Don’t you wish that you could sometimes learn why a church visitor would choose not to come back after their first visit?
There is one way you might learn: ask.
But don’t start thinking you need to make a cold call and talk with a stranger who will likely be polite to your face.
Rather, create a feedback loop where a visitor could share their negative (or positive) experience of your church.
Assuming you get a visitor contact information, you’ll have the means to raise the question and give a simple action step via your church website.
Here is how:
1. Design one page as a landing page.
Create a landing page on your church website.
On this webpage, place both text and video by the lead pastor requesting feedback about their experience of your church.
Ask if there was something they really liked, or something that needs improvement for future visitors.
Talk about how you appreciate all suggestions that might help your church welcome visitors in the future.
Invite them to tell you any problems they encountered so that you can address them.
Leave a text box for answer. Give only one text box, and ask only one question.
If you ask too much information, such s contact information, rate a number of stars, and other sorts of questions, you’ll create friction that will keep people from answering.
Keep it simple.
Every time I fly in a plane, the airline check’s in with me afterwards via email to fill out a survey. While I never expect a reply (it’s anonymous), I volunteer my opinion to improve their service.
Use can use a contact form plug-in, or maybe even Google docs for a form.
Remove all other links on your landing page at your church website (you do have a church website, don’t you?), so that the only action is to fill out a form and hit the submit button.
Once they hit a submit button, send them to a page where they can download the MP3 or to some other part of your website that would invite them to return.
2. Ask your visitor to visit that landing page.
Send your church visitors an email or text with a simple request to visit that a particular webpage on your church website.
If you get an email address as part of your contact card, send a link to this webpage as the only action item in the email.
If you only get mailing address information, then include the link in your first time visitor follow up letter. If you are in a culture that uses text messages, consider sending the invitation via text message if that is appropriate.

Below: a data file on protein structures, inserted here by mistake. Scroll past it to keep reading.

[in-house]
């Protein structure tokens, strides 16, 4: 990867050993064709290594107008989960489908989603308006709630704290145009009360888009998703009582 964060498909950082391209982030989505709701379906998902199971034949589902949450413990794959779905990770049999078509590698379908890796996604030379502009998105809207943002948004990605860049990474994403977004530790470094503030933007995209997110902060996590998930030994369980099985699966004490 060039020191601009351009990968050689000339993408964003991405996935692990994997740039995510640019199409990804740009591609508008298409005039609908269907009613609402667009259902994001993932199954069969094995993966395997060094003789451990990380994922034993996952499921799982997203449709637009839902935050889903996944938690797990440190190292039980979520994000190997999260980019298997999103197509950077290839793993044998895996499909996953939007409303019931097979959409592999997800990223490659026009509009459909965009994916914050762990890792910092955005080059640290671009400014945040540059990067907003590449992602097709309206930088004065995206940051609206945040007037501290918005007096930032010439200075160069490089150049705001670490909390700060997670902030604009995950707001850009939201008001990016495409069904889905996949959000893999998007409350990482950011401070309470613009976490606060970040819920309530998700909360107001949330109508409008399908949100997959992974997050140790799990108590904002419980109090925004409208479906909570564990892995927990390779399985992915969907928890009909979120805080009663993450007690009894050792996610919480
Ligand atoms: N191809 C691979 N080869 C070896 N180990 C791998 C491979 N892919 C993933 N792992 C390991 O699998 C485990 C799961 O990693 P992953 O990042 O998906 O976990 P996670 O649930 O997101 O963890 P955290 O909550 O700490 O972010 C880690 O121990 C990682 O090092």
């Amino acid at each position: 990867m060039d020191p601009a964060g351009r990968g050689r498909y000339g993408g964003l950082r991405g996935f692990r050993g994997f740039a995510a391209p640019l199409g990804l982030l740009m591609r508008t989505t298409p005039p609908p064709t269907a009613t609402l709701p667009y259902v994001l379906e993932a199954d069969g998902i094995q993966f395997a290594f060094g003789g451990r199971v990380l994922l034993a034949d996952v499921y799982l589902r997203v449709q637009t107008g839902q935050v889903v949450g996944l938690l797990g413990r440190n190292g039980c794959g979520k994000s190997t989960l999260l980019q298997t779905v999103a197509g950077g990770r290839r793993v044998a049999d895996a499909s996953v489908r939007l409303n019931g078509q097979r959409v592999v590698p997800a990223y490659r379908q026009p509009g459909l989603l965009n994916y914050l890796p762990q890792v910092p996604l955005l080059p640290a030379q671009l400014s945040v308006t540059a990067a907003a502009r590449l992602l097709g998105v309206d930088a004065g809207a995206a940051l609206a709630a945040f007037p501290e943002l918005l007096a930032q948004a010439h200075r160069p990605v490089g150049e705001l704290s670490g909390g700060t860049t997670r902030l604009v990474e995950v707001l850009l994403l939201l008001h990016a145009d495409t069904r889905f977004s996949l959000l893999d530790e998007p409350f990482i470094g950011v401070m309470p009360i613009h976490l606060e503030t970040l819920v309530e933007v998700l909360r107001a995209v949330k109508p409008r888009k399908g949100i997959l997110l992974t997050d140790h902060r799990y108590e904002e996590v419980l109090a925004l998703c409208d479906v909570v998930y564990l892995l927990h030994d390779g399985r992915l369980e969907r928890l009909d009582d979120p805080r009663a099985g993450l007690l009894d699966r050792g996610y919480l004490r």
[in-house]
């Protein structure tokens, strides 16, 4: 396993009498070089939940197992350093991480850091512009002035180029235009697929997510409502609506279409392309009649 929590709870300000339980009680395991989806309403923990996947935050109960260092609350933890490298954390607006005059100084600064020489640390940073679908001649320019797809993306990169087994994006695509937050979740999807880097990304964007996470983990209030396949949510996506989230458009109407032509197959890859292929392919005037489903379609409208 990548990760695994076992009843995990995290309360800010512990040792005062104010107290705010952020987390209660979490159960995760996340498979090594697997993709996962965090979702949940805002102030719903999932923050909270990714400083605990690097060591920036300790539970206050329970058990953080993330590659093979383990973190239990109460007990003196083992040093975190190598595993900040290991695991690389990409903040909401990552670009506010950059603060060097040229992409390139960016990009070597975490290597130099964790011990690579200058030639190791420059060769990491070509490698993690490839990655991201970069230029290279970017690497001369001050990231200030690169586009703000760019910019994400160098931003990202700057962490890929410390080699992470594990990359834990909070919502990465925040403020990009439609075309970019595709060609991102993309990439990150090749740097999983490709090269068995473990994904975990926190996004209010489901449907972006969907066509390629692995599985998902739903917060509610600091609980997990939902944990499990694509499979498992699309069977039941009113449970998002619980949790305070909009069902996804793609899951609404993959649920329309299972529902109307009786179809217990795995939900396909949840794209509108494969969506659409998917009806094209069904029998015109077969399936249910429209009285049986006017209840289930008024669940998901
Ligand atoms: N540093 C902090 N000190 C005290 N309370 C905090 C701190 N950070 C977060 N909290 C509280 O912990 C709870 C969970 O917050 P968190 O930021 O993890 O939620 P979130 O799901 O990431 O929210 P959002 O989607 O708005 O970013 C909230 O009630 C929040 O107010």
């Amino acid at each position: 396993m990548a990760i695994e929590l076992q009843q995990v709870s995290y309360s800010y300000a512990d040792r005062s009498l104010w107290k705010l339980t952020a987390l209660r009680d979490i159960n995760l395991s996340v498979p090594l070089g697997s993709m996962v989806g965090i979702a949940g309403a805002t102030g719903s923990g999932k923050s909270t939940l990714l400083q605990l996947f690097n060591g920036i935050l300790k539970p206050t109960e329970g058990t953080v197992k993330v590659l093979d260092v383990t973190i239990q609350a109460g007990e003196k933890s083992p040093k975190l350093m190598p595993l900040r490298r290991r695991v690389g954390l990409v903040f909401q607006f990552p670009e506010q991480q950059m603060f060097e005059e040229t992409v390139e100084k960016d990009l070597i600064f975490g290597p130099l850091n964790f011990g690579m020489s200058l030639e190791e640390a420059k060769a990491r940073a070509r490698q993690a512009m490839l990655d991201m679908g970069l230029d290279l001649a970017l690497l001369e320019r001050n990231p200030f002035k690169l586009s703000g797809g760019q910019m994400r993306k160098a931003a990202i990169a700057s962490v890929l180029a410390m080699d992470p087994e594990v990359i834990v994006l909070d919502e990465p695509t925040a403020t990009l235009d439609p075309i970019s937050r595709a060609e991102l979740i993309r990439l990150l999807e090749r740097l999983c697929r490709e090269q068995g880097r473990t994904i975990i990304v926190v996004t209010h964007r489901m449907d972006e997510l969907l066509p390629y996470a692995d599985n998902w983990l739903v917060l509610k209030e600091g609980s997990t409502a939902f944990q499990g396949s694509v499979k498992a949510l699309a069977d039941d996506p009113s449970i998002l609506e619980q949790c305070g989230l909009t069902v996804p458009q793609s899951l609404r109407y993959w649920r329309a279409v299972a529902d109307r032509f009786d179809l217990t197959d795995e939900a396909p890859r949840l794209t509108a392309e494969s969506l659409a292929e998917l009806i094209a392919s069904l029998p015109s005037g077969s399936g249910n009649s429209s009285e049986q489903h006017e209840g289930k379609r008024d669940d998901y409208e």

Invite your guest to click on the link and visit a special page where they can share anything that needed fixing, that you might have overlooked, in making it easy to get to the seat. Or invite your guest to share what they really liked.
Promise them that it’s a simple one question survey that is completely anonymous and give them the link to take action.
3. Keep it SIMPLE.
This isn’t the place to focus on “how did you hear about us” or “Did you like the music.”
It’s not the place to ask or evaluate the worship team, the sermon, the facilities, the staff, the volunteers.
Ask them only the one question – you aren’t trying to find out everything.
If you want to measure your marketing, change the one feedback question for several weeks.
Use your question to only look at one issue – to keep it simple.
Too many questions will keep people from answering at all.
4. Act on what you learn.
You might discover that the church greeter didn’t make eye contact.
You might learn that no one said hello.
You might learn that your visitor felt stared down because of not dressing right.
You might learn that the door hinge on the bathroom stall is broken.
You might learn that your church choir needs a tune up.
By giving your visitors the option to provide you anonymous feedback about their visit to your church, you might discover something that needs addressing.
Don’t let your response get stuck in committee.
Find a way to fix it quickly so that you can remove any unnecessary barriers to your visitors.
You won’t get 100%
You will not get 100% response, so don’t expect it. Churches that try this approach have all discovered they get very little feedback.
You might get 1 out of 100, or maybe 1 out of 4. I have no idea.
But when a visitor shares a complaint, or points out something that needs fixing, or encourages your team with positive experience of their welcome, you’ll want to receive it.
Offering your visitors a chance to share their opinion about their visit will give you an insight into things you might need to fix.
Check out this resource
How to Welcome Church Visitors is a compilation of several hospitality articles all in one place formatted into one eBook. It is for church hospitality committees, leaders, and greeters that need to get a fresh vision for welcoming the visitor who comes to your church as well as practical steps to get started.
If you are in a hurry and without enough time to read all the hospitality articles here, get your copy of How To Welcome Church Visitors.
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